Blog, throwback thursday

Throwback Thursday #34 – Learning to Swim

Welcome back to Throwback Thursday. Lauren is hosting again this week and hopefully I will be back next Thursday. Head over to her blog to get the details, and then join in!

This week’s prompt is: Learning to Swim

My post follows.

My first attempt at learning to swim was a bit traumatic and it affects me to this day in the way I feel about bodies of water.

Growing up in the country we all spent a lot of time in and around the creeks and creek beds. The water was mostly gentle and easy to wade as there were few deep spots to worry about. Our biggest worries were likely snakes and the very slick moss covered rocks we knew not to step on else we would end up flat on our back in the middle of the creek.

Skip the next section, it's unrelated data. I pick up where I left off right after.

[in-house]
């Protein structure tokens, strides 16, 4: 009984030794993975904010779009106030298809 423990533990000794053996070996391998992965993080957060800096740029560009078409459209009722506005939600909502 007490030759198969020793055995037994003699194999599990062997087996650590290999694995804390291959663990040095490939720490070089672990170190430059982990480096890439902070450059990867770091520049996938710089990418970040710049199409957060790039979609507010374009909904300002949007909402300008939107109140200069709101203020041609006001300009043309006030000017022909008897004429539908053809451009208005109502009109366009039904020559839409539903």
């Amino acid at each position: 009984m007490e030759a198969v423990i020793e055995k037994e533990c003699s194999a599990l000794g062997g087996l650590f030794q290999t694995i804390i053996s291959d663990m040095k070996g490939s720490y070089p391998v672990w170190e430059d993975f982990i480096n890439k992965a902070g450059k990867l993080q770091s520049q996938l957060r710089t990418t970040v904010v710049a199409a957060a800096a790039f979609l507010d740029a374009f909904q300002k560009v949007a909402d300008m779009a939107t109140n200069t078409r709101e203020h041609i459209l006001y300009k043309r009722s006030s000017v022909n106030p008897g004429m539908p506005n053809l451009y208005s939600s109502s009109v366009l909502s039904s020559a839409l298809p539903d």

There were deep pools of water at some places, though – the two largest being the baptizing hole and the mill pond. My grandfather would take me to the baptizing hole to splash around and get wet all while under his watchful eye. No one liked to swim much in the baptizing hole because it was shaded and the mountain streams stayed very cold. Not to mention the hogmollies that loved to linger in the currents.

When I got old enough to go to the mill pond with the bigger kids, it was a whole new experience. Getting there required a trip up the railroad track to the holler. Then there was a narrow winding  path barely accessible but very well traveled in the brush that lead to the creek. The path opened out to a rocky beach area and a deep pool of water we knew as the mill pond.

I am guessing the distance from the shore to the cliff that jutted out from the hillside was only 15 to 20 ft. Once you swam across the deep pool in the middle, the reward was sitting on the cliff under the water, basking in the warmth of the sun.